Thursday, February 11, 2010

"Totally Television": M*A*S*H

Here at All Saints' in Littleton, we are exploring the intersection of popular culture, religion, and ethics in four television shows.

When I talk about intersection, I'm not looking necessarily for direct correlation between the Christian scriptures and the script: i.e. trying to claim that the show is written to mirror the Bible or directly uphold the teaching of the church. Instead, I am interested in what the television shows say about ethical choices, living in community, relating with one another, and finding ways to live with the consequences. The worthwhile television shows not only speak to our current culture, but also raise up life's questions: both as individuals and as community.

So I'm writing MY reflections on the episodes, with the hope that not only those who attended will add their reflections, but others who know the show and episodes will do so as well.

War of Nerves
Season 6, Episode 4

Psychologist Sydney Freedman, a frequent visitor to the 4077, arrives on a bus with wounded, sporting a superficial head injury (foreshadowing alert). He had been to the front to see a young man, Tom, who had been returned to his unit after a traumatic episode where he saw his buddy soldiers killed. Colonel Potter asks Sydney to see "some of the loonier" members of the camp who are losing their grips on things.

Sydney sees Margaret and Charles individually, who both insist that they are fine, but that the other person is "crazy and infatuated with me." Margaret's transition is underway as one focused on the surface and superficial, to a warm, caring, more complete person. Charles, in only his fifth episode, is a question mark at this point of the series: highly qualified, arrogant, and easily unlikable. The person he really is beneath the surface, however, has yet to be revealed. Both Margaret and Charles are obsessed with appearance, and keep people at an arm's length in the process.

Klinger and Radar both come to see Sydney for different reasons: they are each worried that they really are going crazy. Klinger, continuously trying to get a section eight discharge with women's clothes and outrageous behavior, is for once worried that he's losing it. Sydney is able to bring out of him that the motivation for his actions is his reasonable fear of death: both his and the people around him. It's a great scene: comedically and for its honesty.

Radar also is worried he's going crazy. The focus is on his teddy bear. "Sometimes I talk to it." "Does it ever talk back?" Sydney quips. Sydney suggests that the security Radar gets from his bear is reasonable in the midst of blood, guts and war, and when this is all over and he finally goes home, Radar likely won't need the bear anymore. "Won't need him anymore???" Radar wonders. A scene about innocence, loss, growing up, and finding oneself (as an individual and as a nation...thanks Barbara!!!).

Going on at the same time is the recovery of Tom. BJ and Hawkeye have him on the mend, and he is smiling and cheery with them. BJ and Hawkeye tell the good news to Sydney, who then goes in to see Tom. When he sees Sydney, his anger erupts: he is furious with Sydney, and blames him for everything.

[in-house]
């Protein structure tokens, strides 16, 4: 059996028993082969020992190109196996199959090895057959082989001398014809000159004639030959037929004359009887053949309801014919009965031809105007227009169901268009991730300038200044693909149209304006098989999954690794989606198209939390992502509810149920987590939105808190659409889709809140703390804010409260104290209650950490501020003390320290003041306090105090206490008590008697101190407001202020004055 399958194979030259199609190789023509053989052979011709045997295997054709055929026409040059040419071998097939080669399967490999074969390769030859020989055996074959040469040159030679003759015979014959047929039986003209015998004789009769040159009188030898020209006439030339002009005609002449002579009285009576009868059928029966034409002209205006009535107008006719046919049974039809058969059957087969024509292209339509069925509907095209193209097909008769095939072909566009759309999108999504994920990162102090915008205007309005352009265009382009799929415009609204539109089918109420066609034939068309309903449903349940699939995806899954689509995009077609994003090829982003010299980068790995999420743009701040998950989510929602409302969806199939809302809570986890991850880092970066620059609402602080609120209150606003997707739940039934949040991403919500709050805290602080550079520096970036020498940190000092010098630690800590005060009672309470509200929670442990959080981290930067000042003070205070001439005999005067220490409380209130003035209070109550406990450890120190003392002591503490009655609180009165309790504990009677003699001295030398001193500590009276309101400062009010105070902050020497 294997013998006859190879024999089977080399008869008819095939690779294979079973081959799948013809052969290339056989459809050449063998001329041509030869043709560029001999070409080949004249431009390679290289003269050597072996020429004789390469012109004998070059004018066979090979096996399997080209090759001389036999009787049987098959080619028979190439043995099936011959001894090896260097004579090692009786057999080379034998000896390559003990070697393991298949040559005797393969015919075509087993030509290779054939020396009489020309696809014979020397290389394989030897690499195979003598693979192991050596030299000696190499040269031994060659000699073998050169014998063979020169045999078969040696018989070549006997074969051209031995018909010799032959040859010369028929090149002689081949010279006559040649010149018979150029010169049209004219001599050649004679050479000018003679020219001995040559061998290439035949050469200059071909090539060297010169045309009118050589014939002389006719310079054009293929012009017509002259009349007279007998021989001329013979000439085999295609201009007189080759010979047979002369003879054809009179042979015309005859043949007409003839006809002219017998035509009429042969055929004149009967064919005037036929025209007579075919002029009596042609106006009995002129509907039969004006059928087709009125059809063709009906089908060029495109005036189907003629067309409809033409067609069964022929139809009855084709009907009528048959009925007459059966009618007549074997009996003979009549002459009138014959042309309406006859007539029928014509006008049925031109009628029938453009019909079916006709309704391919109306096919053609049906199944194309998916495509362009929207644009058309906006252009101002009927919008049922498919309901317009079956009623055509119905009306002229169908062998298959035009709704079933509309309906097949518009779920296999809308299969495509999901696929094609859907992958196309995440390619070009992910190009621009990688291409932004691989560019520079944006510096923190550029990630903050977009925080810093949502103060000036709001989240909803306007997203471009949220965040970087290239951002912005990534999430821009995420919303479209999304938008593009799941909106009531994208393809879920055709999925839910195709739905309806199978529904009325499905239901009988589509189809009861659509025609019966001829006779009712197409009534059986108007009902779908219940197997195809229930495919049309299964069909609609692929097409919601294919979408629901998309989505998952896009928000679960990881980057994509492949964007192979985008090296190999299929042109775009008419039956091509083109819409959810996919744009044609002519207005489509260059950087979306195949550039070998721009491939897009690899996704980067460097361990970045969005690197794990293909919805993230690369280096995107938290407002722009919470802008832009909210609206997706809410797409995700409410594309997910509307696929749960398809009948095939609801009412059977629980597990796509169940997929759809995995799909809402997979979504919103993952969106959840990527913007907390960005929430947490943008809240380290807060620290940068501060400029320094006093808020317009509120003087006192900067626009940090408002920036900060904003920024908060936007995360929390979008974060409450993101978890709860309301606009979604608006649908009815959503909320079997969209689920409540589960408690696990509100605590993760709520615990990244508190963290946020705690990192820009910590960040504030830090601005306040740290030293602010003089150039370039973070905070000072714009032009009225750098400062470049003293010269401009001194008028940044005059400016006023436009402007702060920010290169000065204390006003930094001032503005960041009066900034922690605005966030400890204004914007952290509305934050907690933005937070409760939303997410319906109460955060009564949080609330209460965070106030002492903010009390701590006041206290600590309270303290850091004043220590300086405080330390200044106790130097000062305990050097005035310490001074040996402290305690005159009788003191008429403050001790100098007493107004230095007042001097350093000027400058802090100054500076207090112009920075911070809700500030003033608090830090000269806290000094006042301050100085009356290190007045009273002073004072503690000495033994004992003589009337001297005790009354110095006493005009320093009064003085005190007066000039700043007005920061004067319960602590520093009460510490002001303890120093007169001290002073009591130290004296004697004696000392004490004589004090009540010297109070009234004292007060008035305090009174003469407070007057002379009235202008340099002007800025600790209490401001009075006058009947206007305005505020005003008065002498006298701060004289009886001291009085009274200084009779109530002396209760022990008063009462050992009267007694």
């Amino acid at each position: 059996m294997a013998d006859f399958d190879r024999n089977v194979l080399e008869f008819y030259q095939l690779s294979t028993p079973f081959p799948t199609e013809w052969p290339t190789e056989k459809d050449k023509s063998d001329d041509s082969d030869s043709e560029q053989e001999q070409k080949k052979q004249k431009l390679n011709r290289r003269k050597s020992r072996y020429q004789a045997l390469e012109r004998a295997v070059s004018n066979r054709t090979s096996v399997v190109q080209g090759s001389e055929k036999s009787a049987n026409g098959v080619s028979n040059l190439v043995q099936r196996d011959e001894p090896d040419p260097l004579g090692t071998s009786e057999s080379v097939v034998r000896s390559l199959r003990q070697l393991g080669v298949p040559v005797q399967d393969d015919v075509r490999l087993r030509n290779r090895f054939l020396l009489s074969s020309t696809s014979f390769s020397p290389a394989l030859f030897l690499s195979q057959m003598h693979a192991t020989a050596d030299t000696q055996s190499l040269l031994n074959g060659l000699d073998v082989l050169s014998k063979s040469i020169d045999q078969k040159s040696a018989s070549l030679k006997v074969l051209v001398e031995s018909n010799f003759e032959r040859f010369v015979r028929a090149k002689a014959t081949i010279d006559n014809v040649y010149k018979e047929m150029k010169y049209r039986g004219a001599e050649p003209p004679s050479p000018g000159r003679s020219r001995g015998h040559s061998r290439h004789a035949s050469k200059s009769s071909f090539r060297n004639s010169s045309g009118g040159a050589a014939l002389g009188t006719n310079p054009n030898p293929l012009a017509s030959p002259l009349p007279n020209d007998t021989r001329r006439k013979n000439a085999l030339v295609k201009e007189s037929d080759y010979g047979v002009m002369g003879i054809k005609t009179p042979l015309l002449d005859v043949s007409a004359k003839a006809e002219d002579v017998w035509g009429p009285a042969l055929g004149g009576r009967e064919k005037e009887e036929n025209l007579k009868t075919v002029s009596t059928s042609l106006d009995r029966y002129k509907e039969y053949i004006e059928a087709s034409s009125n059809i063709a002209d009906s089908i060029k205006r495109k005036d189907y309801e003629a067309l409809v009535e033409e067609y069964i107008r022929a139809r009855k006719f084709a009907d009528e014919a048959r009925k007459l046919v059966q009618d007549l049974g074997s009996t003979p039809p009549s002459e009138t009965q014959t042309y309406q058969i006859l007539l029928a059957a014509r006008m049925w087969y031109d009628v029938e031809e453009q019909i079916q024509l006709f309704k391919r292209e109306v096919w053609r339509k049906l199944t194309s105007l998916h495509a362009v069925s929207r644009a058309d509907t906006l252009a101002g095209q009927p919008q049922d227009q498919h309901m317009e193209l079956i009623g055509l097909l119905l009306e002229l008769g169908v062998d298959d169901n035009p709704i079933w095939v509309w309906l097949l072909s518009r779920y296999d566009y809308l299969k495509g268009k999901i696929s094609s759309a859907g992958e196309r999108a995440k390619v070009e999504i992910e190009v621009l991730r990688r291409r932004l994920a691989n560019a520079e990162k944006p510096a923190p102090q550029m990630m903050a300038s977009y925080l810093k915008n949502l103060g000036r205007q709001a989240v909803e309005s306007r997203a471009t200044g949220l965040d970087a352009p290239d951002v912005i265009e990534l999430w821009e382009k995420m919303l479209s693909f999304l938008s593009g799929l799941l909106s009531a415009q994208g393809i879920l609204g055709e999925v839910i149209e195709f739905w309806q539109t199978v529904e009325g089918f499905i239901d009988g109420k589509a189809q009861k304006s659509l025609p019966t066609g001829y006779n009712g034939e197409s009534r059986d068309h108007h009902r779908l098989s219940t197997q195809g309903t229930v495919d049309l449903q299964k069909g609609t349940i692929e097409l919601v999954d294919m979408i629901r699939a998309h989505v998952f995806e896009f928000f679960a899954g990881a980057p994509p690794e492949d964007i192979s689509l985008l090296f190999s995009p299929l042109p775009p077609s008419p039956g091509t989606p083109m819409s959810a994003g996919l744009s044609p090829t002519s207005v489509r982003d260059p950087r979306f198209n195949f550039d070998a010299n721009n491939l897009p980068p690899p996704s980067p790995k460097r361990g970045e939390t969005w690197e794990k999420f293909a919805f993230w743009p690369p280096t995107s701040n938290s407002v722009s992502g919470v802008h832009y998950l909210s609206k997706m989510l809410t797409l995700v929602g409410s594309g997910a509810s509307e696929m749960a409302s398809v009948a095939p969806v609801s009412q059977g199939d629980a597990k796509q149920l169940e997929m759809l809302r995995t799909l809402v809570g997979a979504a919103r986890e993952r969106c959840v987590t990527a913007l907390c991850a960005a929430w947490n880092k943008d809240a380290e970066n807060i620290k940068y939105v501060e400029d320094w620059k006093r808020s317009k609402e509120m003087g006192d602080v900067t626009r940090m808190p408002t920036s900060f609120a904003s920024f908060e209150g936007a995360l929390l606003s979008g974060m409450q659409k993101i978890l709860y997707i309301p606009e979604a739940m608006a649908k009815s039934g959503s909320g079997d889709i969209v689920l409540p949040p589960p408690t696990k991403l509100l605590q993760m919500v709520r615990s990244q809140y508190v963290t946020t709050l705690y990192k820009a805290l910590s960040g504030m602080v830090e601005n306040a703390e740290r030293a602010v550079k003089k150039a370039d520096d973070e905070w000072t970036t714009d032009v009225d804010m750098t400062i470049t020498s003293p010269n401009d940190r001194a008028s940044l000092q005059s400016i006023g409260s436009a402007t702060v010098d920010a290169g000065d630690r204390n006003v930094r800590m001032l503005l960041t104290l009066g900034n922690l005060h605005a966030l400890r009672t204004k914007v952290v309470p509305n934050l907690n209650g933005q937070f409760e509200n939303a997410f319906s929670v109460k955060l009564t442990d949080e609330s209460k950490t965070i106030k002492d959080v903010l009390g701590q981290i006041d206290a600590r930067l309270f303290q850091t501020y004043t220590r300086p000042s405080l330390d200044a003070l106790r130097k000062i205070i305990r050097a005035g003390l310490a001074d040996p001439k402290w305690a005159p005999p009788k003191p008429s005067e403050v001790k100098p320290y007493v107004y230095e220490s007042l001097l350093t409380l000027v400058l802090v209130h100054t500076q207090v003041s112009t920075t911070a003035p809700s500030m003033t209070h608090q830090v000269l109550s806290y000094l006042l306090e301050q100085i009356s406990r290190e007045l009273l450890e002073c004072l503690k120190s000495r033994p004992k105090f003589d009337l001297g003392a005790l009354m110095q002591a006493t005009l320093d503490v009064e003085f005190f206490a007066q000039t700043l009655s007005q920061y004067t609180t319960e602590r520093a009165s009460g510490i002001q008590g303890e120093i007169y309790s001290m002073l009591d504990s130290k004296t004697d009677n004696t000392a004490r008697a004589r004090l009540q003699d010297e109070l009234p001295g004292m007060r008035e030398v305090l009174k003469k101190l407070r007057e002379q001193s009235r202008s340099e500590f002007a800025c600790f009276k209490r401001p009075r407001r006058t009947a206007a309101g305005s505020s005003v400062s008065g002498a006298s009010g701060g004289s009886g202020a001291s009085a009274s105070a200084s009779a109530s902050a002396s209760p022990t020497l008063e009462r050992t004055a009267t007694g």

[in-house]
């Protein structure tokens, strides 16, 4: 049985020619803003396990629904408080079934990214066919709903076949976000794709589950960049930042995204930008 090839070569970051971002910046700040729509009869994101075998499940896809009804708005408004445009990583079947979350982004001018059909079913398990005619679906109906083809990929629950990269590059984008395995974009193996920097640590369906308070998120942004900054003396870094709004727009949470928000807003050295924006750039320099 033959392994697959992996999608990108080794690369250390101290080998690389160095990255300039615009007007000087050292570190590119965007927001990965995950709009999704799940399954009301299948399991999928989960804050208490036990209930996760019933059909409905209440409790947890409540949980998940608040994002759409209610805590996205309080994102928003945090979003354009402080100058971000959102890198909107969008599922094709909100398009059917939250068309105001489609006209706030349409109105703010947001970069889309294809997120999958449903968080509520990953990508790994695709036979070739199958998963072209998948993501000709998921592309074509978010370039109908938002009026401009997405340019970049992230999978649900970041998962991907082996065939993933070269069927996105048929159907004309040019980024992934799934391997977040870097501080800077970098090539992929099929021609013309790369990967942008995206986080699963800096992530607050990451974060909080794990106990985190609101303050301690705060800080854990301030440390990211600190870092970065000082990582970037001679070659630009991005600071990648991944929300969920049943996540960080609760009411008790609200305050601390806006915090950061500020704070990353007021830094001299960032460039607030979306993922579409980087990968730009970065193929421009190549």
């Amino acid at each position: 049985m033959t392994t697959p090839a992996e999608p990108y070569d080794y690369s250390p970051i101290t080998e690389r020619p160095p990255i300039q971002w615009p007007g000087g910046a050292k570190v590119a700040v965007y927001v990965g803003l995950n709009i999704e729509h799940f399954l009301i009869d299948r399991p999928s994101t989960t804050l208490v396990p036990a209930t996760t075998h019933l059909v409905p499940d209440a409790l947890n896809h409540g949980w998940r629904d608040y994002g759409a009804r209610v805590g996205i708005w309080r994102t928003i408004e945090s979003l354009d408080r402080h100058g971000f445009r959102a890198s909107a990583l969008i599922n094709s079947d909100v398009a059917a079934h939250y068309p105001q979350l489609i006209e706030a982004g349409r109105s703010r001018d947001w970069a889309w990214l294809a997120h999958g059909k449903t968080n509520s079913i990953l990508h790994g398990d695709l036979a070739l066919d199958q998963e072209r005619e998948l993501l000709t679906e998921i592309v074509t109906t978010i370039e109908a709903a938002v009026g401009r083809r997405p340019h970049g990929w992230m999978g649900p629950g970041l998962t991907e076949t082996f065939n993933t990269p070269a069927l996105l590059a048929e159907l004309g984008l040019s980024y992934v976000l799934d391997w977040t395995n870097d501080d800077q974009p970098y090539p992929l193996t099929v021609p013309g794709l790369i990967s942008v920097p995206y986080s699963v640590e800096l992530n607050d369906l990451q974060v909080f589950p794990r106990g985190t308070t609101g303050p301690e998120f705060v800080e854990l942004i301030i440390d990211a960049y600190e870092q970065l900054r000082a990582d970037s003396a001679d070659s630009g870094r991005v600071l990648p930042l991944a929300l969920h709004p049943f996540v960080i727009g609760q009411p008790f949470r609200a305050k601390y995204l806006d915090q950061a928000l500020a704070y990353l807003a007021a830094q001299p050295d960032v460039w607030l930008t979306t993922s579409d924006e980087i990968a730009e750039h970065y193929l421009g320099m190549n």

The time comes for Tom to be sent home. BJ and Hawkeye are able to talk him into talking with Sydney again. Tom agrees, and they rush Sydney over. Tom says that he understands Sydney meant well, but insists that he has caused him great harm, and he will never forgive him for it. As the ambulance drives away, Sydney says: "Well, he may do alright. It’s very possible that getting his anger out on me is the best thing for him. (PAUSE) On the other hand, I’ll never know." Regret and frustration lurk behind Sydney's mild manner.

There is one more 4077 member to visit Sydney: Father Mulcahy.

Fr. Mulcahy: Well, I…I…I’ve come about a friend….

Sydney: I see. What’s his problem?

Fr. Mulcahy: Things aren’t going so well for him, and he’s feeling a little low.

Sydney: Who’s your friend, Father.

Fr. Mulcahy: You.

Sydney: [laughs]

Fr. Mulcahy: I wonder if a good antidote might be to think of all the successes you’ve had. I would think you’ve had a few, no?

Sydney: Sure. I’ve sent dozens of kids back to the front and they’re fine now.

Fr. Mulcahy: It hurts to think you might lose even one though, doesn’t it.

Sydney: See, when Pierce or Hunnicutt lose one, he’s out of his misery but when I lose one, I’ve lost a mind.

Fr. Mulcahy: When I lose one, I’ve lost a soul. Well, I guess it’s all in how you look at it.

This dialogue creates a look of shocked realization in Sydney. He knows that he's supposed to brush off a case that fails, but he's struggling to do so, and part of his burden is the guilt in thinking he's failed with the stakes much higher than everyone else's. Fr. Mulcahy gentle "it's all in how you look at it," brings Sydney out of isolation and self-condemnation: showing him the hard but necessary road forward. Fr. Mulcahy invites Sydney to treat himself to the "medicine" that he has prescribed: the bonfire the camp has built to not only release tension and anxiety, but also to help reunite the community.

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